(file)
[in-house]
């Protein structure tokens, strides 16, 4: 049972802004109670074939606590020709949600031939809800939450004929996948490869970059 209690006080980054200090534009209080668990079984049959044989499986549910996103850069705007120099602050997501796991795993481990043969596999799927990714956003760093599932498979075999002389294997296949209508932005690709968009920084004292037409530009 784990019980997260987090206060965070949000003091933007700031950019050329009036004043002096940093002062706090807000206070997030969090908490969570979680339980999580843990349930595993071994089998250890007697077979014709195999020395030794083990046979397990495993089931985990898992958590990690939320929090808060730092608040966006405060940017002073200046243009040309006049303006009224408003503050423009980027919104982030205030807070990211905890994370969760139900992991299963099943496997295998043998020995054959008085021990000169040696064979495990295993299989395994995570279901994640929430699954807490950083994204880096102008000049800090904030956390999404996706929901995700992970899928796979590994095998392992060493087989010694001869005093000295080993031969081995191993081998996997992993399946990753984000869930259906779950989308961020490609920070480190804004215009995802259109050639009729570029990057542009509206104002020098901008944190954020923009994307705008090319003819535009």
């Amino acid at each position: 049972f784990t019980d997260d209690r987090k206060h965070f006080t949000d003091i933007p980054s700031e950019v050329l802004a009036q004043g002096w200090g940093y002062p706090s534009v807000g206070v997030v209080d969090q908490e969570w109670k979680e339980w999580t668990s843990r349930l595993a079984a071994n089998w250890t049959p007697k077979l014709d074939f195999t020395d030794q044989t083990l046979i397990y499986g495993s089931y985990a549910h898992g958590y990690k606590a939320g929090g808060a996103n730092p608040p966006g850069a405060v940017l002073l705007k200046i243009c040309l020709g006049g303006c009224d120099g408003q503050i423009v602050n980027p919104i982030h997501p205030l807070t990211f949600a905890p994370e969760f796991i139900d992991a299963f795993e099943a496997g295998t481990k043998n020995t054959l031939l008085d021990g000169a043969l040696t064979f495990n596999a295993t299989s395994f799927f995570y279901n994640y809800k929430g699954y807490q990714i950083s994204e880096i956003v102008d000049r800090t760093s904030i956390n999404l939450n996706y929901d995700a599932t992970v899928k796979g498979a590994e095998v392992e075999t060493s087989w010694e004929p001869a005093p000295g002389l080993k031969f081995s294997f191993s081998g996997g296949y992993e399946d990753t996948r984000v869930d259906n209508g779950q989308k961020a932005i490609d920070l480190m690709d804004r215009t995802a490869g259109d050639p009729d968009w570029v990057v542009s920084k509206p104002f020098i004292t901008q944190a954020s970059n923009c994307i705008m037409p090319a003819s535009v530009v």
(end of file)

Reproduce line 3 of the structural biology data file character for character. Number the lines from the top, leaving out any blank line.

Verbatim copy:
């Amino acid at each position: 049972f784990t019980d997260d209690r987090k206060h965070f006080t949000d003091i933007p980054s700031e950019v050329l802004a009036q004043g002096w200090g940093y002062p706090s534009v807000g206070v997030v209080d969090q908490e969570w109670k979680e339980w999580t668990s843990r349930l595993a079984a071994n089998w250890t049959p007697k077979l014709d074939f195999t020395d030794q044989t083990l046979i397990y499986g495993s089931y985990a549910h898992g958590y990690k606590a939320g929090g808060a996103n730092p608040p966006g850069a405060v940017l002073l705007k200046i243009c040309l020709g006049g303006c009224d120099g408003q503050i423009v602050n980027p919104i982030h997501p205030l807070t990211f949600a905890p994370e969760f796991i139900d992991a299963f795993e099943a496997g295998t481990k043998n020995t054959l031939l008085d021990g000169a043969l040696t064979f495990n596999a295993t299989s395994f799927f995570y279901n994640y809800k929430g699954y807490q990714i950083s994204e880096i956003v102008d000049r800090t760093s904030i956390n999404l939450n996706y929901d995700a599932t992970v899928k796979g498979a590994e095998v392992e075999t060493s087989w010694e004929p001869a005093p000295g002389l080993k031969f081995s294997f191993s081998g996997g296949y992993e399946d990753t996948r984000v869930d259906n209508g779950q989308k961020a932005i490609d920070l480190m690709d804004r215009t995802a490869g259109d050639p009729d968009w570029v990057v542009s920084k509206p104002f020098i004292t901008q944190a954020s970059n923009c994307i705008m037409p090319a003819s535009v530009v």